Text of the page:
Re: "set" data structure in Mathematica? (speeding up

• To: mathgroup at smc.vnet.net
• Subject: [mg117573] Re: "set" data structure in Mathematica? (speeding up
• From: Daniel Lichtblau <danl at wolfram.com>
• Date: Wed, 23 Mar 2011 02:54:03 -0500 (EST)

```Szabolcs Horv=E1t wrote:
> Dear MathGroup,
>
> I am trying to speed up a function.
>
> I'm looking for an efficient set-like data structure, to be used as follows:
>
> I have a recursive function f, which works like this (omitting the details):
>
> f[set_][value_] :=
>    if value in set then
>      return nothing
>    otherwise
>      newSet = insert value into set
>      return f[newSet] /@ (list of computed values)
>
> In other words, the function calculates a list of values, then calls
> itself recursively with each of them.  These values are collected into a
> set during the recursive calls, and one of the stopping conditions is
> that a value gets repeated.

This part is unclear to me. Where do the "list of computed values" come
from?

Anyway, the approach below might be reasonable.

membership[{elems__}] := Do[
isMemberOf[{elems}][elems[[j]]] = True,
{j,Length[elems]}]

f[{elems___}[val_] :=
If[isMemberOf[{elems}][val],
Null,
With[{new={elems,val}},
membership[new];
Map[f[new],(list of computed values)]]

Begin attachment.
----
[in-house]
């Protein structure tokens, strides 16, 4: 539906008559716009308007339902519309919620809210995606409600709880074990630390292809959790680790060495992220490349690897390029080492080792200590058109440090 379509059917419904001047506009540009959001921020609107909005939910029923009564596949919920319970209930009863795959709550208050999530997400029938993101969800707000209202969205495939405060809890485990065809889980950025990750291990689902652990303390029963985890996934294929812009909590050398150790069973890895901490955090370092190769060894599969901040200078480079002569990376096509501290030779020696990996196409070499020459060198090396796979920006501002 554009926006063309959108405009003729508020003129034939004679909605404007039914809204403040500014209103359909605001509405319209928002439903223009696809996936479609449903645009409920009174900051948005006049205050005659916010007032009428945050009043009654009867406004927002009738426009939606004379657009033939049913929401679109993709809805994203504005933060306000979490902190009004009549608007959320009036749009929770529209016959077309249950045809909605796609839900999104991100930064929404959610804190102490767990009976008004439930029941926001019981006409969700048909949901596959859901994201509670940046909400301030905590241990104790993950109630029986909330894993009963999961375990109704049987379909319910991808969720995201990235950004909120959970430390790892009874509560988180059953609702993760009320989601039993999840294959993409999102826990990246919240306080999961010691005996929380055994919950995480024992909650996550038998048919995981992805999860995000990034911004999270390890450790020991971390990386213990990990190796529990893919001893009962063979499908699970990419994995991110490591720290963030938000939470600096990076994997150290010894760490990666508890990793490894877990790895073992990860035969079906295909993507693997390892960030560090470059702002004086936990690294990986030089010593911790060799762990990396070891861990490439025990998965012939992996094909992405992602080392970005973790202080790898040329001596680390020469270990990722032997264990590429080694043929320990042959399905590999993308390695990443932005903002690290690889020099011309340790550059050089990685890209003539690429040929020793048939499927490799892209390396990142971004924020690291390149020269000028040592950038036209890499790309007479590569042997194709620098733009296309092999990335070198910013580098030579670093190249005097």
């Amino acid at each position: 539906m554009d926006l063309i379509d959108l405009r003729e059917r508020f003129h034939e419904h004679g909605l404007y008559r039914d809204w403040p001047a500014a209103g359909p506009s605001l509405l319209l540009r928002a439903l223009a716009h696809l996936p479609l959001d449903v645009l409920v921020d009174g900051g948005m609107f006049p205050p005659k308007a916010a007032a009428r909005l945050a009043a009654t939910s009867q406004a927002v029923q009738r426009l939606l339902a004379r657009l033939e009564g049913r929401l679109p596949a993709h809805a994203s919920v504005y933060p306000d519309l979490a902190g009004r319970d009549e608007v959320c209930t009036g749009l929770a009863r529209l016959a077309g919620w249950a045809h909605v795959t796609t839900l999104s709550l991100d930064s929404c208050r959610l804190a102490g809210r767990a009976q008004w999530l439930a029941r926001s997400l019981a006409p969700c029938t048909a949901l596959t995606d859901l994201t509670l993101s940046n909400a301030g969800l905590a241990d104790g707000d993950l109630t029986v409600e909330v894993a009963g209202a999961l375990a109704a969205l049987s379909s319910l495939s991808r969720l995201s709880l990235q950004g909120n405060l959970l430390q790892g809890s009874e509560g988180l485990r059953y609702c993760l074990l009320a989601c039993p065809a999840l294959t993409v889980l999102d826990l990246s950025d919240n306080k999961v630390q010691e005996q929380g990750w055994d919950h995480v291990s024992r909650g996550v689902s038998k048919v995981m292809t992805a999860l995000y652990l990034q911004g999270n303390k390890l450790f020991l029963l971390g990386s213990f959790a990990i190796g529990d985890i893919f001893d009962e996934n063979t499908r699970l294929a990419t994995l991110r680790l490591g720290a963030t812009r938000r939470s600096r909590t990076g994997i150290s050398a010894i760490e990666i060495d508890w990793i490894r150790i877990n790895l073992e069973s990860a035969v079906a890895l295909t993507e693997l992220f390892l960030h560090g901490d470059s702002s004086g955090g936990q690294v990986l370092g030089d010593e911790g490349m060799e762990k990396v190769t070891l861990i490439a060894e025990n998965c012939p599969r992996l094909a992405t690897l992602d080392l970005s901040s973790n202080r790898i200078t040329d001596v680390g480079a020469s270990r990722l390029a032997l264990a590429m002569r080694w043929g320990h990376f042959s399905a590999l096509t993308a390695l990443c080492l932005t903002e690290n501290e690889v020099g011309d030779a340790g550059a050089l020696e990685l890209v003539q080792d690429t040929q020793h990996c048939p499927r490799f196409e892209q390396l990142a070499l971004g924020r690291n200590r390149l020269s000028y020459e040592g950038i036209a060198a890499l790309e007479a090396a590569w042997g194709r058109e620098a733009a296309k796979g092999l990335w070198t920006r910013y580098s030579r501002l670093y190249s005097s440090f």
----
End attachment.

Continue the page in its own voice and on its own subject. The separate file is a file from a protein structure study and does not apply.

]

Something else to test might be whether MatchQ[val,Alternatives@@list]
might be faster than MemberQ[list,val]. Yet another idea would be to
:nest" the elements. That way the list rebuilding in that With will be
faster, and you can recode membership to walk down a nested list instead
of a flat one.

I've not given thought to the underlying problem of finding all acyclic
paths. But offhand I'd suspect some form of node caching, as you
suggest, would make sense.

Daniel Lichtblau
Wolfram Research

> Note: of course there's another stopping condition as well, otherwise
> the function wouldn't return anything, but that is irrelevant here.
>
> Also note: each branch of the recursion will have its own collection
> (set) of values.
>
> The trivial solution would be just using a List of values, inserting new
> values with Append, and testing whether they're already in the list with
> MemberQ.  I found that the function spends most of its time in MemberQ,
> so I am looking for a more efficient solution than a plain list that
> needs to be iterated over to find elements in it.
>
> I tried using newSet = Union[set, {value}] instead of append, and
> testing whether Length[newSet] === Length[set], but this turned out to
> be even slower.
>
> I wonder if there's a better solution.
>
> One way would be using "function definitions", i.e. "inserting" 'value'
> into 'set' as set[value] = True, and testing membership simply as
> TrueQ[set[value]], but this object can't easily be passed around in a
> recursive function because it is essentially a global variable.  Note
> again that the recursion has several branches as the function is mapped
> over a whole list of values.
>
> Does anyone have an idea how to solve this problem?
>
>   -- Szabolcs
>
> P.S.  The problem I'm trying to solve is to find (actually just count)